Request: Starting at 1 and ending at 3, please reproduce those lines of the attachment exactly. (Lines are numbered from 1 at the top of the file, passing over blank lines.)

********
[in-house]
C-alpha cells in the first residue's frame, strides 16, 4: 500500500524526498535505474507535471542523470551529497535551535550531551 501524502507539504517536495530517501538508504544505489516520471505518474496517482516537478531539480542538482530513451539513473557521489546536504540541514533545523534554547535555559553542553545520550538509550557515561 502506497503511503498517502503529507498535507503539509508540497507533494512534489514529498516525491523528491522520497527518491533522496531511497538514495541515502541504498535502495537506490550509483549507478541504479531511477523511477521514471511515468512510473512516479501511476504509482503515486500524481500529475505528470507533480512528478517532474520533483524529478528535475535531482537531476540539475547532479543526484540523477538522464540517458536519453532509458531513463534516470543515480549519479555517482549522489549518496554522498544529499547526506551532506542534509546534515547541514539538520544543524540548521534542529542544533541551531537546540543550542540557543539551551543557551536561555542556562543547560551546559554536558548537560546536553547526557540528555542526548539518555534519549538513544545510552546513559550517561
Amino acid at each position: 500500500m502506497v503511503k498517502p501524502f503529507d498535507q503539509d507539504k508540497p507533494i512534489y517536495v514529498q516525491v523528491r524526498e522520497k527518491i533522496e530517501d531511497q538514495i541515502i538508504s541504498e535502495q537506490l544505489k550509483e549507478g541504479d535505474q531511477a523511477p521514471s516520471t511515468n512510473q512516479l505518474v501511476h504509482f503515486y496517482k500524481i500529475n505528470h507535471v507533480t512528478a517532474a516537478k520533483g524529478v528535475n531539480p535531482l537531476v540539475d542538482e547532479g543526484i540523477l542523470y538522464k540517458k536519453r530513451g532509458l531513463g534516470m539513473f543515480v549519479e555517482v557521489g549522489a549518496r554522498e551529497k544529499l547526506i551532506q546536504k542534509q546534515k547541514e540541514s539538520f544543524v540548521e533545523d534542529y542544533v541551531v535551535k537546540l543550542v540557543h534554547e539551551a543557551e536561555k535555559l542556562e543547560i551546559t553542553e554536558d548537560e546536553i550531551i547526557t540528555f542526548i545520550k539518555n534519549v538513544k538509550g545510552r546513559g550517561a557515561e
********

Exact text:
[in-house]
C-alpha cells in the first residue's frame, strides 16, 4: 500500500524526498535505474507535471542523470551529497535551535550531551 501524502507539504517536495530517501538508504544505489516520471505518474496517482516537478531539480542538482530513451539513473557521489546536504540541514533545523534554547535555559553542553545520550538509550557515561 502506497503511503498517502503529507498535507503539509508540497507533494512534489514529498516525491523528491522520497527518491533522496531511497538514495541515502541504498535502495537506490550509483549507478541504479531511477523511477521514471511515468512510473512516479501511476504509482503515486500524481500529475505528470507533480512528478517532474520533483524529478528535475535531482537531476540539475547532479543526484540523477538522464540517458536519453532509458531513463534516470543515480549519479555517482549522489549518496554522498544529499547526506551532506542534509546534515547541514539538520544543524540548521534542529542544533541551531537546540543550542540557543539551551543557551536561555542556562543547560551546559554536558548537560546536553547526557540528555542526548539518555534519549538513544545510552546513559550517561
Amino acid at each position: 500500500m502506497v503511503k498517502p501524502f503529507d498535507q503539509d507539504k508540497p507533494i512534489y517536495v514529498q516525491v523528491r524526498e522520497k527518491i533522496e530517501d531511497q538514495i541515502i538508504s541504498e535502495q537506490l544505489k550509483e549507478g541504479d535505474q531511477a523511477p521514471s516520471t511515468n512510473q512516479l505518474v501511476h504509482f503515486y496517482k500524481i500529475n505528470h507535471v507533480t512528478a517532474a516537478k520533483g524529478v528535475n531539480p535531482l537531476v540539475d542538482e547532479g543526484i540523477l542523470y538522464k540517458k536519453r530513451g532509458l531513463g534516470m539513473f543515480v549519479e555517482v557521489g549522489a549518496r554522498e551529497k544529499l547526506i551532506q546536504k542534509q546534515k547541514e540541514s539538520f544543524v540548521e533545523d534542529y542544533v541551531v535551535k537546540l543550542v540557543h534554547e539551551a543557551e536561555k535555559l542556562e543547560i551546559t553542553e554536558d548537560e546536553i550531551i547526557t540528555f542526548i545520550k539518555n534519549v538513544k538509550g545510552r546513559g550517561a557515561e